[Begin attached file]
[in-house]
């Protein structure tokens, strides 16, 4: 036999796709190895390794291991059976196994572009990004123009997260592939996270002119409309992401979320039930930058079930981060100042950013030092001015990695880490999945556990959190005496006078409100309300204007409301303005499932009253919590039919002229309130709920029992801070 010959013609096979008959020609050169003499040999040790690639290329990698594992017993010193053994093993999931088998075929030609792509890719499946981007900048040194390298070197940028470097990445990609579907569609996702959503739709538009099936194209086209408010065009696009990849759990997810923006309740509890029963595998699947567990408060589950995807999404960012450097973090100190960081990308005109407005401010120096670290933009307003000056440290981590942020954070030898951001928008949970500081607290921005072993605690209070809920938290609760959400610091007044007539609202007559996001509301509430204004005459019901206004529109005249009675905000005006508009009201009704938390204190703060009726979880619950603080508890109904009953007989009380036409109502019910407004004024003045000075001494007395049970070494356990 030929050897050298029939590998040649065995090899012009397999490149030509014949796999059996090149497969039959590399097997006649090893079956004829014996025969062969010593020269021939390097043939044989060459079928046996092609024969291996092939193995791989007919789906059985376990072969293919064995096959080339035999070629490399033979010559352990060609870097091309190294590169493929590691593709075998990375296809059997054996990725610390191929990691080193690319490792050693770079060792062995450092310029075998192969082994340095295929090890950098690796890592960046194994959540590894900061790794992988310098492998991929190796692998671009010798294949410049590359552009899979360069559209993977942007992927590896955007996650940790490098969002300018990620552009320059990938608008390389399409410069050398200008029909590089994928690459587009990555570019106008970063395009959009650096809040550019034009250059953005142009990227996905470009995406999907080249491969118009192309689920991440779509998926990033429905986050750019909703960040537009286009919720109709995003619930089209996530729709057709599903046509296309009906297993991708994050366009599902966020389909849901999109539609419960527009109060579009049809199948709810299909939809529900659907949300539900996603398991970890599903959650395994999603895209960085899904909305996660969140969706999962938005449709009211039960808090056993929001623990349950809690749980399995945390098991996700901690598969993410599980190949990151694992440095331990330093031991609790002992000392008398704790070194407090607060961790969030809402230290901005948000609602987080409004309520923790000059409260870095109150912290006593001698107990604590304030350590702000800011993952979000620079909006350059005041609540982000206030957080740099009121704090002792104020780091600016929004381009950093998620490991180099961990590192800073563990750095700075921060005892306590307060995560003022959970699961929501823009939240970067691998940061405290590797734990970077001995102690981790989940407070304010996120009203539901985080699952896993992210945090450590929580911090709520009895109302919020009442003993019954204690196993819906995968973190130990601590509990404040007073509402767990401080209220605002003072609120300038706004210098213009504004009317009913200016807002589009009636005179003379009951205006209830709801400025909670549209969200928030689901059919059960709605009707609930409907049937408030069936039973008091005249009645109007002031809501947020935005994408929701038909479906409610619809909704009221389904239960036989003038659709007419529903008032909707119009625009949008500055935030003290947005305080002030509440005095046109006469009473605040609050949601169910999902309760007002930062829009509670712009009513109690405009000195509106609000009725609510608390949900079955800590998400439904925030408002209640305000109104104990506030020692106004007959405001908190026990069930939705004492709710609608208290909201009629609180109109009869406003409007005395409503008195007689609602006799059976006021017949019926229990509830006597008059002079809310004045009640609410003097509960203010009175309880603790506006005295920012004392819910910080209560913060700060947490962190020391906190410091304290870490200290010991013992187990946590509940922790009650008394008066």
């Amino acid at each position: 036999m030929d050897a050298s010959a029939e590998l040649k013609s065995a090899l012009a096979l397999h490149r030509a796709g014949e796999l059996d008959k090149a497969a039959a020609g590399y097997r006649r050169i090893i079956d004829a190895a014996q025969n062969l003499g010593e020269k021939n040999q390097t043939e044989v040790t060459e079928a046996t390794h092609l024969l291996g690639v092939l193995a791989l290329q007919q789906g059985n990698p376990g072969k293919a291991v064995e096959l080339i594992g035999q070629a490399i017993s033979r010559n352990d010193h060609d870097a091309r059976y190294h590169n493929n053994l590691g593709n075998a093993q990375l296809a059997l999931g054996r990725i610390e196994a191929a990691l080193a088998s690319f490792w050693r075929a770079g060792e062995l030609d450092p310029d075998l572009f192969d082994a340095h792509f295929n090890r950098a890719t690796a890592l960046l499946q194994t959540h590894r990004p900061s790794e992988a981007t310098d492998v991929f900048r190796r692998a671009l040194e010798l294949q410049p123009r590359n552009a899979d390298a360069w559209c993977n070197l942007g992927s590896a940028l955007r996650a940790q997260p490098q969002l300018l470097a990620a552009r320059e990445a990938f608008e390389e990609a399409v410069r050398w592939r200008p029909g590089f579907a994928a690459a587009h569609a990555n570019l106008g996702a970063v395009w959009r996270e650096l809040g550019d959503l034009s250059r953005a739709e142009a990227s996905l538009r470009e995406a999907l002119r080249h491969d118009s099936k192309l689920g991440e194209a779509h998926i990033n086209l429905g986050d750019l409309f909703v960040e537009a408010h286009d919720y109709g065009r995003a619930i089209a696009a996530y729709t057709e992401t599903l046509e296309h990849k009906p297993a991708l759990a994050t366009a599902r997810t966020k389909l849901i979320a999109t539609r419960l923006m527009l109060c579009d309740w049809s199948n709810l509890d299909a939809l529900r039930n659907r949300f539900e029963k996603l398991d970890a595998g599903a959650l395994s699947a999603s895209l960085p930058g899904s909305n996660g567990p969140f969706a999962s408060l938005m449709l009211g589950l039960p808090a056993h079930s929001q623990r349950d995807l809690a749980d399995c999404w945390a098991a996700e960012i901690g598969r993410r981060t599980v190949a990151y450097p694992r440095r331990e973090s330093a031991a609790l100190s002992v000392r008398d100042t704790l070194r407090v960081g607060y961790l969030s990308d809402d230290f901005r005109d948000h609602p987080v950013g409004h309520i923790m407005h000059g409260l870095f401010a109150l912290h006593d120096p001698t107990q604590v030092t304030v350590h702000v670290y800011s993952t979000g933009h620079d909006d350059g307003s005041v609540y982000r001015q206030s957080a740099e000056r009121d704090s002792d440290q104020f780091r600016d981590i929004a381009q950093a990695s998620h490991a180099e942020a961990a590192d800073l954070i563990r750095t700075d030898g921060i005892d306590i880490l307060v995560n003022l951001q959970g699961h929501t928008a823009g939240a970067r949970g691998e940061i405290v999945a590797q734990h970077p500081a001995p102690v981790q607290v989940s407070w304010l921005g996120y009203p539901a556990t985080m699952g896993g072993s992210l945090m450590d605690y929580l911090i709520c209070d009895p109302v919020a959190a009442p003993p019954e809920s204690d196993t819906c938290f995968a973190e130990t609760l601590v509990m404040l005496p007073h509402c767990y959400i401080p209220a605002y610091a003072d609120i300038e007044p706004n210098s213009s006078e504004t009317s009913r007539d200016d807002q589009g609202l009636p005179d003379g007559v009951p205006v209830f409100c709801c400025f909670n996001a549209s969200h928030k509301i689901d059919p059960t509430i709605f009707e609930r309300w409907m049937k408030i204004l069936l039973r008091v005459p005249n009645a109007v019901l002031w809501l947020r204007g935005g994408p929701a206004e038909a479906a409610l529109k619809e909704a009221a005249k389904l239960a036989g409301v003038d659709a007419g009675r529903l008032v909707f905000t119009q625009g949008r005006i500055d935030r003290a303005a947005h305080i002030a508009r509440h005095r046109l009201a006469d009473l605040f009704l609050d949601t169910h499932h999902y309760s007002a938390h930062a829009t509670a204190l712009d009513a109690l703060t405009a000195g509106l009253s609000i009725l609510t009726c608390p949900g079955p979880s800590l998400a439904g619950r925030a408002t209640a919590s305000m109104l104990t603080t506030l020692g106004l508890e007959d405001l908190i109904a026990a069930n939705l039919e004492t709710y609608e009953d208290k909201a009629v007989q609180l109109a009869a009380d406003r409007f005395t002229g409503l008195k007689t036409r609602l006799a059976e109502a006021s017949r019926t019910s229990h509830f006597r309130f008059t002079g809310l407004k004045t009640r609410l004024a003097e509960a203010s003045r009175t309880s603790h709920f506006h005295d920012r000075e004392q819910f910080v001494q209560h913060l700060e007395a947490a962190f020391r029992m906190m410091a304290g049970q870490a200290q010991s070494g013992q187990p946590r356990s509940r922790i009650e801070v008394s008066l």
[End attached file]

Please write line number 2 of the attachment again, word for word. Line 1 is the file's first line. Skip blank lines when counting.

């Protein structure tokens, strides 16, 4: 036999796709190895390794291991059976196994572009990004123009997260592939996270002119409309992401979320039930930058079930981060100042950013030092001015990695880490999945556990959190005496006078409100309300204007409301303005499932009253919590039919002229309130709920029992801070 010959013609096979008959020609050169003499040999040790690639290329990698594992017993010193053994093993999931088998075929030609792509890719499946981007900048040194390298070197940028470097990445990609579907569609996702959503739709538009099936194209086209408010065009696009990849759990997810923006309740509890029963595998699947567990408060589950995807999404960012450097973090100190960081990308005109407005401010120096670290933009307003000056440290981590942020954070030898951001928008949970500081607290921005072993605690209070809920938290609760959400610091007044007539609202007559996001509301509430204004005459019901206004529109005249009675905000005006508009009201009704938390204190703060009726979880619950603080508890109904009953007989009380036409109502019910407004004024003045000075001494007395049970070494356990 030929050897050298029939590998040649065995090899012009397999490149030509014949796999059996090149497969039959590399097997006649090893079956004829014996025969062969010593020269021939390097043939044989060459079928046996092609024969291996092939193995791989007919789906059985376990072969293919064995096959080339035999070629490399033979010559352990060609870097091309190294590169493929590691593709075998990375296809059997054996990725610390191929990691080193690319490792050693770079060792062995450092310029075998192969082994340095295929090890950098690796890592960046194994959540590894900061790794992988310098492998991929190796692998671009010798294949410049590359552009899979360069559209993977942007992927590896955007996650940790490098969002300018990620552009320059990938608008390389399409410069050398200008029909590089994928690459587009990555570019106008970063395009959009650096809040550019034009250059953005142009990227996905470009995406999907080249491969118009192309689920991440779509998926990033429905986050750019909703960040537009286009919720109709995003619930089209996530729709057709599903046509296309009906297993991708994050366009599902966020389909849901999109539609419960527009109060579009049809199948709810299909939809529900659907949300539900996603398991970890599903959650395994999603895209960085899904909305996660969140969706999962938005449709009211039960808090056993929001623990349950809690749980399995945390098991996700901690598969993410599980190949990151694992440095331990330093031991609790002992000392008398704790070194407090607060961790969030809402230290901005948000609602987080409004309520923790000059409260870095109150912290006593001698107990604590304030350590702000800011993952979000620079909006350059005041609540982000206030957080740099009121704090002792104020780091600016929004381009950093998620490991180099961990590192800073563990750095700075921060005892306590307060995560003022959970699961929501823009939240970067691998940061405290590797734990970077001995102690981790989940407070304010996120009203539901985080699952896993992210945090450590929580911090709520009895109302919020009442003993019954204690196993819906995968973190130990601590509990404040007073509402767990401080209220605002003072609120300038706004210098213009504004009317009913200016807002589009009636005179003379009951205006209830709801400025909670549209969200928030689901059919059960709605009707609930409907049937408030069936039973008091005249009645109007002031809501947020935005994408929701038909479906409610619809909704009221389904239960036989003038659709007419529903008032909707119009625009949008500055935030003290947005305080002030509440005095046109006469009473605040609050949601169910999902309760007002930062829009509670712009009513109690405009000195509106609000009725609510608390949900079955800590998400439904925030408002209640305000109104104990506030020692106004007959405001908190026990069930939705004492709710609608208290909201009629609180109109009869406003409007005395409503008195007689609602006799059976006021017949019926229990509830006597008059002079809310004045009640609410003097509960203010009175309880603790506006005295920012004392819910910080209560913060700060947490962190020391906190410091304290870490200290010991013992187990946590509940922790009650008394008066």